The culture of participation is gaining steam in the gaming arena. Kongregate, a site that lets users upload their own simple Flash video games, announced today that it raised $5 million in a venture round led by Greylock Partners. Web 2.0 angel Jeff Clavier is already an investor. These tend to be simple games, but the site seems to be gaining some traction, with 750 developers having uploaded 1391 games since the site's public launch last March. That in turn is driving some gains in traffic.
But Kongregate is not alone in the quest to become the YouTube of online video games. A newer startup out of England called YoYo Games, which I highlighted in this year's Web 2.0 map of the world, just launched a couple months ago, but already boasts 5,510 user-submitted games. One reason why YoYo Games has been able to seed its site with so many more games in a shorter period of time is that it offers a free software download called Game Maker that pretty much anyone can use to create their own games.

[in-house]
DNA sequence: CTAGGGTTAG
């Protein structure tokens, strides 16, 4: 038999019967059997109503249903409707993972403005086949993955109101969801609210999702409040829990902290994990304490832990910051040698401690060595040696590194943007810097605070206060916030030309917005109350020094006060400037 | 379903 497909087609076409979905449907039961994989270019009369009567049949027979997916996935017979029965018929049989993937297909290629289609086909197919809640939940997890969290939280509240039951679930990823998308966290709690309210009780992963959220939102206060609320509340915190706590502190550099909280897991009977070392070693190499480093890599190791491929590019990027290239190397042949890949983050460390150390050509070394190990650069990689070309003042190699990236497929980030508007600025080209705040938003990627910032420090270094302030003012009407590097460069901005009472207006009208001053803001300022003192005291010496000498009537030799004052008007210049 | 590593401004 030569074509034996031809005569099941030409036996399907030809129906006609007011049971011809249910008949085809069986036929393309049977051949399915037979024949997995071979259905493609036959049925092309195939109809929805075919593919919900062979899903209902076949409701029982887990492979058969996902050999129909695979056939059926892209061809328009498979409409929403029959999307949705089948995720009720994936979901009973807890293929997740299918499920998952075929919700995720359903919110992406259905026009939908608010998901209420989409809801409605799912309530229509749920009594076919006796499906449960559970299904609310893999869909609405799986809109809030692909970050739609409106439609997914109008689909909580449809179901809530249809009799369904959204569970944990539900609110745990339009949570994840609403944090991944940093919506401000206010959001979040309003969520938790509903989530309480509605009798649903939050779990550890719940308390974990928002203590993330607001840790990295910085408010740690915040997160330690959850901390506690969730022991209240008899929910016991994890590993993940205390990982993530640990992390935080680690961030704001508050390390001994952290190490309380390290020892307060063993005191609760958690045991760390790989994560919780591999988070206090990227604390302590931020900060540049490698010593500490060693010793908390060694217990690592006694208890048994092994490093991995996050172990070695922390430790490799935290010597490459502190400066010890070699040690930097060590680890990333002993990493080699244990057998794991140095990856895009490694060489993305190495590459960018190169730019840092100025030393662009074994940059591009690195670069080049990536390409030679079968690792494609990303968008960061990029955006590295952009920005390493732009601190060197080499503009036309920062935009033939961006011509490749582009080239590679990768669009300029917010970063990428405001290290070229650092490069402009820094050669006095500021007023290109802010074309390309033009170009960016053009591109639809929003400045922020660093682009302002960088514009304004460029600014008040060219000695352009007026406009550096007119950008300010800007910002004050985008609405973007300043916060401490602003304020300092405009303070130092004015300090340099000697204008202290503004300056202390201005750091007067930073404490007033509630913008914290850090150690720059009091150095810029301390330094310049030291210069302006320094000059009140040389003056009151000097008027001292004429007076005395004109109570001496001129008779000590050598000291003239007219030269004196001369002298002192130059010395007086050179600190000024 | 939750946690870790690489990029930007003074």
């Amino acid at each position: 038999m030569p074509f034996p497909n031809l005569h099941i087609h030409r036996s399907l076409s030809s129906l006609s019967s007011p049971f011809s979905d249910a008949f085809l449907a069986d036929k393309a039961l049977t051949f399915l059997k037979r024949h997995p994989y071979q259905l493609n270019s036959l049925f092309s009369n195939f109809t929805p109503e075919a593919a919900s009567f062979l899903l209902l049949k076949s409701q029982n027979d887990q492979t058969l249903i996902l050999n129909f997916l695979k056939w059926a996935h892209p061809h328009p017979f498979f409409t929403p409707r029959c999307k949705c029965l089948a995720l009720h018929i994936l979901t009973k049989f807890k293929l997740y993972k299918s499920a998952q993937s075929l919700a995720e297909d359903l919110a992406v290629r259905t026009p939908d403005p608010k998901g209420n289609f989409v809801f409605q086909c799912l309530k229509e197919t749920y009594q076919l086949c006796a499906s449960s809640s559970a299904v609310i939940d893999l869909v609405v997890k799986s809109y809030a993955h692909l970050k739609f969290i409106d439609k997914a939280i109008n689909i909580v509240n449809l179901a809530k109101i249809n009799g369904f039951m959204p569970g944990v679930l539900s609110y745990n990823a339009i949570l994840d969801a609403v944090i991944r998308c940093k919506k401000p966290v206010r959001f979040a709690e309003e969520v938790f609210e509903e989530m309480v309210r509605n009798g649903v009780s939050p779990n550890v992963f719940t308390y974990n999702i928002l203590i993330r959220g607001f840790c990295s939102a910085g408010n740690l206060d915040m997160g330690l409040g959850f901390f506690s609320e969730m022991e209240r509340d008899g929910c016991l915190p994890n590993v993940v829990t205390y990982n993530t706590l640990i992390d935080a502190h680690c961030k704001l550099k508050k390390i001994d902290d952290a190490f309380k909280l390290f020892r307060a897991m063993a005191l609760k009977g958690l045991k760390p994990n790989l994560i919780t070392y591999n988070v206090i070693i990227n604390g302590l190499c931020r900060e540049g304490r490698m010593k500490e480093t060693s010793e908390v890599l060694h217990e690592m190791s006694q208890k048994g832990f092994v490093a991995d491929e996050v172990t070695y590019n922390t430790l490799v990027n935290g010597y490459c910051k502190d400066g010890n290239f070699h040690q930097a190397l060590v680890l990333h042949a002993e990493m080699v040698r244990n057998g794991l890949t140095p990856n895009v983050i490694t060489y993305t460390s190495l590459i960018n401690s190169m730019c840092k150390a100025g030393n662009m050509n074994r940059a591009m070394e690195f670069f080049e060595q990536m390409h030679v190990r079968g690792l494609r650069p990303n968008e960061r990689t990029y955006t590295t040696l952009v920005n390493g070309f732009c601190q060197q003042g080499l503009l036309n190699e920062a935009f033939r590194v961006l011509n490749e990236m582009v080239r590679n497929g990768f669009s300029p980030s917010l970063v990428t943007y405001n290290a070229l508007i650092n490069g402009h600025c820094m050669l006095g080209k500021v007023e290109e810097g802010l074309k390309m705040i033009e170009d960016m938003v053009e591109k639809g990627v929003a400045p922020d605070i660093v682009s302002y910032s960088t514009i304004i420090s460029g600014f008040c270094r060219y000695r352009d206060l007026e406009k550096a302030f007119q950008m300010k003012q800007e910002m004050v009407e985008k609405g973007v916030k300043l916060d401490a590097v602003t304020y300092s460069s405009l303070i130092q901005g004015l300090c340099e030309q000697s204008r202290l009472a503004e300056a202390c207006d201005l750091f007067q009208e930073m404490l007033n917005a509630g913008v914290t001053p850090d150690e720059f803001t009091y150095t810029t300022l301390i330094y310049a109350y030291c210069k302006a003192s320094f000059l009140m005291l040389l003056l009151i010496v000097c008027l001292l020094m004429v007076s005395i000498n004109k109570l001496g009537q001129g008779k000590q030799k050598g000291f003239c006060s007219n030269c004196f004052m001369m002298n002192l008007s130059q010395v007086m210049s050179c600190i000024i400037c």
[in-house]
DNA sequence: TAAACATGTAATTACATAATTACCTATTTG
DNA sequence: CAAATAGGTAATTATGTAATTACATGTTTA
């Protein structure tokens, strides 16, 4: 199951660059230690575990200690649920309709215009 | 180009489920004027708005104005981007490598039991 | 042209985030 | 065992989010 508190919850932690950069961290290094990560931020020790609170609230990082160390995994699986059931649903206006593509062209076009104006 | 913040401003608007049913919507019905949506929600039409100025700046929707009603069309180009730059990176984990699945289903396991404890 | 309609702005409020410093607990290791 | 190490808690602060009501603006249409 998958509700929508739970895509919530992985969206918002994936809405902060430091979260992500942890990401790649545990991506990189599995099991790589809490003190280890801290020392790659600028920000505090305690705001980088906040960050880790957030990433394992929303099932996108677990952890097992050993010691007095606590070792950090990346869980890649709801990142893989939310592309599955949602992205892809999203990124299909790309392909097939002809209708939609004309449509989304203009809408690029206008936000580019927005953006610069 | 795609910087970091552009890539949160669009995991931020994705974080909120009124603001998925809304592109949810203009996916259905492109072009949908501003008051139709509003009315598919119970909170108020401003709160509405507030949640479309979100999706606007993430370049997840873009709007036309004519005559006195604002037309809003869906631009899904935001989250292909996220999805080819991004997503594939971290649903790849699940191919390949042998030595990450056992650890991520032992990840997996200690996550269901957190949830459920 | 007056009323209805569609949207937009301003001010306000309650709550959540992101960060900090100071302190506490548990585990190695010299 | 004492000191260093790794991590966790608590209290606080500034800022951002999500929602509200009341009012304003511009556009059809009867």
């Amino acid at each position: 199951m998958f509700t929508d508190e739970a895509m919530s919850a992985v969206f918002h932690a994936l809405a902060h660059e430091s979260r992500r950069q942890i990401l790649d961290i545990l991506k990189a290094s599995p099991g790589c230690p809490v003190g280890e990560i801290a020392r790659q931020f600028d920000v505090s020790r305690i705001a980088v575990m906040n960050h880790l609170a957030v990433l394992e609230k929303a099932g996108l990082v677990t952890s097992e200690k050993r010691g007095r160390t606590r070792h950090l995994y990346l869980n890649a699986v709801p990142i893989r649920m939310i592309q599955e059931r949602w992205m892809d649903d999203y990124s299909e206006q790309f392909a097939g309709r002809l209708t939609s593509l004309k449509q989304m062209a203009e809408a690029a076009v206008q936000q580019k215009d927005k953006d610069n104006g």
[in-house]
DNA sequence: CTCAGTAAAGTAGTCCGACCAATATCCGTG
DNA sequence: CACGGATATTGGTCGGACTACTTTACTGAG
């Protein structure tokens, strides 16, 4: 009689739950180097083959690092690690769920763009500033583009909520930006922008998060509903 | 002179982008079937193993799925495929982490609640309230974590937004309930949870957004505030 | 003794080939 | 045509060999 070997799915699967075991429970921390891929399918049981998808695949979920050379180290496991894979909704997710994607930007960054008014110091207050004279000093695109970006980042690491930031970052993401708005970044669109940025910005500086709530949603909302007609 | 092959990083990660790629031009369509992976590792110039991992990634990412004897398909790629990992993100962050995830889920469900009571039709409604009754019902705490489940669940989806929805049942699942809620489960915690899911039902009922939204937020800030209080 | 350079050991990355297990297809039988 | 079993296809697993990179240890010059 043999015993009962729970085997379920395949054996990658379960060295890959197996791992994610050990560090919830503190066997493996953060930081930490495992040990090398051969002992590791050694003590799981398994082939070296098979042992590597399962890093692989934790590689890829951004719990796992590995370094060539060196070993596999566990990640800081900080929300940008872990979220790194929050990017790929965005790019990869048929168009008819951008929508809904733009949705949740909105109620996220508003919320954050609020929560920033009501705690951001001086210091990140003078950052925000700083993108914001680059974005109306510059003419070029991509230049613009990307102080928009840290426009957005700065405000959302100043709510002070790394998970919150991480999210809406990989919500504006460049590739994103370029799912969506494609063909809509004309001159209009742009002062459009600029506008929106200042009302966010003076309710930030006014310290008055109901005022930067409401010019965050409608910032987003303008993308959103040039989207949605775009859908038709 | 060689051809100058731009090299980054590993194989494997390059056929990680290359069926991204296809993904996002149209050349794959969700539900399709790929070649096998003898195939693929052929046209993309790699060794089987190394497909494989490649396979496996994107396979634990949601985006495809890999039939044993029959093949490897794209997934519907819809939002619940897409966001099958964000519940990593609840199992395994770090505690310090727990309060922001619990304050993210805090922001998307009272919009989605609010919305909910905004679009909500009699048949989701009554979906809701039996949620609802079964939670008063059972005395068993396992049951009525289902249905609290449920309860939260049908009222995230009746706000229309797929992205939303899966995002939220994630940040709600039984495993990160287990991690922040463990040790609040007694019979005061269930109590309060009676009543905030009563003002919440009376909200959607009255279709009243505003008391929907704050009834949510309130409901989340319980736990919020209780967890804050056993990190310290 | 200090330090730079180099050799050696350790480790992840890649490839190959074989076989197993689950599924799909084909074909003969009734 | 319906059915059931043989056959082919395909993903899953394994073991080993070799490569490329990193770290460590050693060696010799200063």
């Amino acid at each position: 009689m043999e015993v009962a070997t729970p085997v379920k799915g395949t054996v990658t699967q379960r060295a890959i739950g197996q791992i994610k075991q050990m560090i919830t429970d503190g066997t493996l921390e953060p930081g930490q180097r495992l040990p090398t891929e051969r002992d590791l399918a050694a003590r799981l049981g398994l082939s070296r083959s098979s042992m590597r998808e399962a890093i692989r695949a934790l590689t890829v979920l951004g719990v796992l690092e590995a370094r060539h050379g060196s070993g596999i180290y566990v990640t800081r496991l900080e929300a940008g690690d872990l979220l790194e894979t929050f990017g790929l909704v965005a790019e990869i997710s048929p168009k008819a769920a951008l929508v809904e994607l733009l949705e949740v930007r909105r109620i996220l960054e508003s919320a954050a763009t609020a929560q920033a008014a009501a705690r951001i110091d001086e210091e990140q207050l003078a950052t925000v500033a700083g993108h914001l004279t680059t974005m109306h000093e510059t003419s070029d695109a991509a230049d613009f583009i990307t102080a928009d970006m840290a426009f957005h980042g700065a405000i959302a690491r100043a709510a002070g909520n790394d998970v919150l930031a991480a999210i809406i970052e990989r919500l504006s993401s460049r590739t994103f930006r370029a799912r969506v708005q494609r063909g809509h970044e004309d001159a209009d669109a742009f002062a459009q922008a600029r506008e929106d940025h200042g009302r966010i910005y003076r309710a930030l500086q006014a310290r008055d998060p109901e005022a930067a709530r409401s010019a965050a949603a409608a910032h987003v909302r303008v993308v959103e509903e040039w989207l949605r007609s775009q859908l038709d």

While Kongregate still seems to be drawing more traffic (at least, according to Compete.com), the more games on a site, the more likelihood that any one of them will turn into a hit. So the race is on.
Sites that are driven by audience contributions—whether they revolve around video, photos, music, or games—need to start helping their members create better entertainment content. Those who do will have a better chance of separating themselves from the pack. For that reason, my money is on YoYo Games.